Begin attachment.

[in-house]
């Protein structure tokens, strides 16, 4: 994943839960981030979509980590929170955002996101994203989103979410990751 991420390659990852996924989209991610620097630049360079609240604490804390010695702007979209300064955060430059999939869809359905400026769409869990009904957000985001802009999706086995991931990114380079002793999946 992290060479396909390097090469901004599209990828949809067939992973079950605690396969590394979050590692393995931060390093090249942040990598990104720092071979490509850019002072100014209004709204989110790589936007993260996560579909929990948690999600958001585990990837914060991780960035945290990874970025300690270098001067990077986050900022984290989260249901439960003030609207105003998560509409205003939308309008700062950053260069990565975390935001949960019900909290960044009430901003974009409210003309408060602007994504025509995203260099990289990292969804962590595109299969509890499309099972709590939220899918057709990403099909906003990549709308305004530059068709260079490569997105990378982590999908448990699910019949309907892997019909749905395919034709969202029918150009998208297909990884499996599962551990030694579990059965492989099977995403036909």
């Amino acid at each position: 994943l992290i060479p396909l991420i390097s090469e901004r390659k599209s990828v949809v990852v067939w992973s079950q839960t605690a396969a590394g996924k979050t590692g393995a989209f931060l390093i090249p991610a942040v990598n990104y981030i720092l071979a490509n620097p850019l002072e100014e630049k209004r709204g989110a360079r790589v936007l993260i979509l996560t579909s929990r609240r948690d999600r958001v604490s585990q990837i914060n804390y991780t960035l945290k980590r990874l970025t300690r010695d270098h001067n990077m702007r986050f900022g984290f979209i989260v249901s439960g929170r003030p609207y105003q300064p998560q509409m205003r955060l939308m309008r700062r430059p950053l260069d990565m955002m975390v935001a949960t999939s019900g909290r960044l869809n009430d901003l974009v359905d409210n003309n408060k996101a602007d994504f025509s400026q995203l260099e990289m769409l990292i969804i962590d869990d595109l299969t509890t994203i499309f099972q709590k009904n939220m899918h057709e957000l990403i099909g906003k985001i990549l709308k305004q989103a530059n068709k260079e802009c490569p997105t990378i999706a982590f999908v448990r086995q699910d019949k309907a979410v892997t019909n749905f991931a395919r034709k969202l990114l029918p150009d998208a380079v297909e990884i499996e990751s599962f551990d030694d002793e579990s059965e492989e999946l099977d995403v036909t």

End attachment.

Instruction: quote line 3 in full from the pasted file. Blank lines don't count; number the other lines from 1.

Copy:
């Amino acid at each position: 994943l992290i060479p396909l991420i390097s090469e901004r390659k599209s990828v949809v990852v067939w992973s079950q839960t605690a396969a590394g996924k979050t590692g393995a989209f931060l390093i090249p991610a942040v990598n990104y981030i720092l071979a490509n620097p850019l002072e100014e630049k209004r709204g989110a360079r790589v936007l993260i979509l996560t579909s929990r609240r948690d999600r958001v604490s585990q990837i914060n804390y991780t960035l945290k980590r990874l970025t300690r010695d270098h001067n990077m702007r986050f900022g984290f979209i989260v249901s439960g929170r003030p609207y105003q300064p998560q509409m205003r955060l939308m309008r700062r430059p950053l260069d990565m955002m975390v935001a949960t999939s019900g909290r960044l869809n009430d901003l974009v359905d409210n003309n408060k996101a602007d994504f025509s400026q995203l260099e990289m769409l990292i969804i962590d869990d595109l299969t509890t994203i499309f099972q709590k009904n939220m899918h057709e957000l990403i099909g906003k985001i990549l709308k305004q989103a530059n068709k260079e802009c490569p997105t990378i999706a982590f999908v448990r086995q699910d019949k309907a979410v892997t019909n749905f991931a395919r034709k969202l990114l029918p150009d998208a380079v297909e990884i499996e990751s599962f551990d030694d002793e579990s059965e492989e999946l099977d995403v036909t």